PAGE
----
Gun Manufacturer to Exhibit at Chicago Comic Convention Amid Outcry
Wizard Entertainment, which hosts more than 20 annual fan conventions across North America, has found itself at the center of controversy ahead of the upcoming Wizard World Chicago event after it has emerged that the event will include a firearms manufacturer as an exhibitor.
The company in question is Illinois' D.S. Arms, Inc., which describes itself on its website as "a noted specialist in U.S. and foreign small arms weapon systems up to .50 caliber." The company's website also explains that it "offers training to the end-user for operation, maintenance and armorers courses for FAL rifles."
Heat Vision breakdown
D.S. Arms' involvement with the convention — which the company had been advertising for some time — first came to many people's attention last weekend when it was reported that Wizard World Chicago had barred the company from attending, with a spokesman for the show explaining, "it has come to our attention that the organization markets and sells actual, real-life weapons [and so] we have elected to not retain them as an exhibitor at the event." Days later, however, the convention had done an about-face and readmitted the company.
"They are not displaying or selling any real weaponry at the event," Wizard's Jerry Milani clarified in an email to Heat Vision when asked about the confusion. That means that D.S. Arms is within the stated weapons policy for Wizard World events, which states that "Actual firearms of any sort are not allowed [but] simulated weapons … will be allowed, but must be non-firing."
Weapons policies at fan conventions have become increasingly under scrutiny in recent years; at this year's San Diego Comic-Con, Heat Vision reported on the inspection process fans underwent in order to gain entrance to the show with cosplay replica weapons; that show's official policy goes further than Wizard World's by adding zip-ties and wristbands to costumes to signify that weapons have passed inspection and cannot be used on the convention floor.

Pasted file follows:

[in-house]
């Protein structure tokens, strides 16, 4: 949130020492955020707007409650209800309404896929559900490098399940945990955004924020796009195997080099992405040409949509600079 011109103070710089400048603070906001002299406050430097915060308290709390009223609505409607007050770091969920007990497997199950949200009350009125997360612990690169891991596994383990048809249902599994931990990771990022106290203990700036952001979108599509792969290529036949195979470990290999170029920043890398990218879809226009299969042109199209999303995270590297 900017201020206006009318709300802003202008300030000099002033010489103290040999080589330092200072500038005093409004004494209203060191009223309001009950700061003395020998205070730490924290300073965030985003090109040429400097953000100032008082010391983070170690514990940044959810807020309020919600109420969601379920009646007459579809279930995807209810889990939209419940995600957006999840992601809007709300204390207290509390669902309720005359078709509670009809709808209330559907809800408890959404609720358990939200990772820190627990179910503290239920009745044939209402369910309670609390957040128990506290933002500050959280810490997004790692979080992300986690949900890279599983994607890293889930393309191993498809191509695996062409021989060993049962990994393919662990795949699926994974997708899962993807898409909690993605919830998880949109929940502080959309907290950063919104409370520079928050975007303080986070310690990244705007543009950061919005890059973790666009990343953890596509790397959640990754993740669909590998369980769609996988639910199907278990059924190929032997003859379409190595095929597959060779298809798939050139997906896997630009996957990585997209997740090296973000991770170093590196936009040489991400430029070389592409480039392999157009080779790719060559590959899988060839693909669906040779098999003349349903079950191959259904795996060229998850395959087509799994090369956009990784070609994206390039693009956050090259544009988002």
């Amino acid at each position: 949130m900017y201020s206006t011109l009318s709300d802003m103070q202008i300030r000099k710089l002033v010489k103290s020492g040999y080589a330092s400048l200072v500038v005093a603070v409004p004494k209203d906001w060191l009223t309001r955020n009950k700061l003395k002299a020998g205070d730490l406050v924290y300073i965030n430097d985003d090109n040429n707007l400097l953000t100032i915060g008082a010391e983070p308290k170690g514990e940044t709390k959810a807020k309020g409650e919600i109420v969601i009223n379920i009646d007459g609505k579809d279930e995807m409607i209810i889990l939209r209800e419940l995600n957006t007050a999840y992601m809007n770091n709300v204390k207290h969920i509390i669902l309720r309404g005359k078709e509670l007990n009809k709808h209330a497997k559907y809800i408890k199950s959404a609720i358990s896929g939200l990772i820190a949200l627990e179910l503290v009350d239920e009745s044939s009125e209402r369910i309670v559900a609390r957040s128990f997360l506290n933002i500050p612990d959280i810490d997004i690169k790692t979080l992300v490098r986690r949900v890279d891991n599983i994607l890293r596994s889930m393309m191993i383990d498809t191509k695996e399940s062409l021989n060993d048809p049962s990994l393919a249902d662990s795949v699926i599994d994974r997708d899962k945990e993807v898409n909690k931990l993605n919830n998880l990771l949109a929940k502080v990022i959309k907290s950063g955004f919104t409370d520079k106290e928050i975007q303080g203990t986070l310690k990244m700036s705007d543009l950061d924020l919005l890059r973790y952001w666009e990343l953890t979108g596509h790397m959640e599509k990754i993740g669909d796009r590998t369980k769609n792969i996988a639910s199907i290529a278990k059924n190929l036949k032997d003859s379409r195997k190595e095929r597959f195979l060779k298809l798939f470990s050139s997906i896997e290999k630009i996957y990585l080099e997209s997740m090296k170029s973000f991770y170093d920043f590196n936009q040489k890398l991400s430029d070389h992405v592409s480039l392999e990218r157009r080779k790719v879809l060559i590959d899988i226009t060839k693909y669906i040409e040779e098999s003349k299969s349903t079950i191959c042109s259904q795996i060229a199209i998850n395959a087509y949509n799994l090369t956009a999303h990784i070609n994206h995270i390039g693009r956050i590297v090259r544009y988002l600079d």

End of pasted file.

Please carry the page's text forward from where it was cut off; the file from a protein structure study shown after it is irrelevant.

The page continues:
According to Milani, D.S. Arms was confirmed as an exhibitor at Wizard World Chicago only after "discussion with them and clarification of what they would have present at the show," although he did not go into detail. While content and display guidelines exist for exhibitors at Wizard World events, Milani told The Hollywood Reporter that "these are discussed with potential exhibitors rather than being public information."
Wizard Entertainment's decision to allow D.S. Arms to exhibit at the show has been met with outcry by comic book fans on social media, with the hashtag #GunFreeComicCon appearing Tuesday on Twitter, with fans using it to joke about unsavory things that will be appearing at the con (human trafficking, poisonous snakes).
I won't go to a con where people need to fear getting killed because someone decided it was ok to sell guns there. #GunFreeComicCon— Nyxie Black (@LampshadeQueen) August 16, 2016
I don't care if his guns are toys, having a gun seller at #WizardWorld when there have been 2000+ shootings in Chicago this year is nuts.— Jim McDermott (@PopCulturPriest) August 17, 2016
In case @WizardWorld is taking notes; I am both geek and gun owner, but I will NOT be taking my kids to a comic/gun convention.— NickinDallas (@NickinDallas) August 17, 2016
When asked about the online response to the display, Milani said that the company "is interested in fan feedback on this, as well as other facets of our show, and welcome input. Attendees and other interested fans can connect with us on Facebook/Twitter/Instagram, or by emailing us at firstname.lastname@example.org."
Heat Vision reached out for comment to D.S. Arms about its plans for the convention, but received no response. Wizard World Chicago runs Thursday-Sunday at the Donald E. Stephens Convention Center in Chicago.
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